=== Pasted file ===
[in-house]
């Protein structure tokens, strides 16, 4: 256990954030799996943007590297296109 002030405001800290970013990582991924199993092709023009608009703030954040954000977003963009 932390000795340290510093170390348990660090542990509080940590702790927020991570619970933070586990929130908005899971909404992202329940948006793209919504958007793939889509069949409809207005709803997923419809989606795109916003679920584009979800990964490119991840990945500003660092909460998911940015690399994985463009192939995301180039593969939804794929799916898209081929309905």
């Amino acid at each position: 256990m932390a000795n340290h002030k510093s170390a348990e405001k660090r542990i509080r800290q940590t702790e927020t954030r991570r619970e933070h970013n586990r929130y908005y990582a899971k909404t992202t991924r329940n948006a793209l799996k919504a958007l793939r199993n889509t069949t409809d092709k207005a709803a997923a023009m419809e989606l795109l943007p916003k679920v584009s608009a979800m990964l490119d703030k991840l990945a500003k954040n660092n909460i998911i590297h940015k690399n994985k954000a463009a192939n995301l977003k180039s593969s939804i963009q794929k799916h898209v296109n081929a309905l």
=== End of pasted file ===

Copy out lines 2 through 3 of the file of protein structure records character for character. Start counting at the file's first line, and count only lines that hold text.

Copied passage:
């Protein structure tokens, strides 16, 4: 256990954030799996943007590297296109 002030405001800290970013990582991924199993092709023009608009703030954040954000977003963009 932390000795340290510093170390348990660090542990509080940590702790927020991570619970933070586990929130908005899971909404992202329940948006793209919504958007793939889509069949409809207005709803997923419809989606795109916003679920584009979800990964490119991840990945500003660092909460998911940015690399994985463009192939995301180039593969939804794929799916898209081929309905």
């Amino acid at each position: 256990m932390a000795n340290h002030k510093s170390a348990e405001k660090r542990i509080r800290q940590t702790e927020t954030r991570r619970e933070h970013n586990r929130y908005y990582a899971k909404t992202t991924r329940n948006a793209l799996k919504a958007l793939r199993n889509t069949t409809d092709k207005a709803a997923a023009m419809e989606l795109l943007p916003k679920v584009s608009a979800m990964l490119d703030k991840l990945a500003k954040n660092n909460i998911i590297h940015k690399n994985k954000a463009a192939n995301l977003k180039s593969s939804i963009q794929k799916h898209v296109n081929a309905l």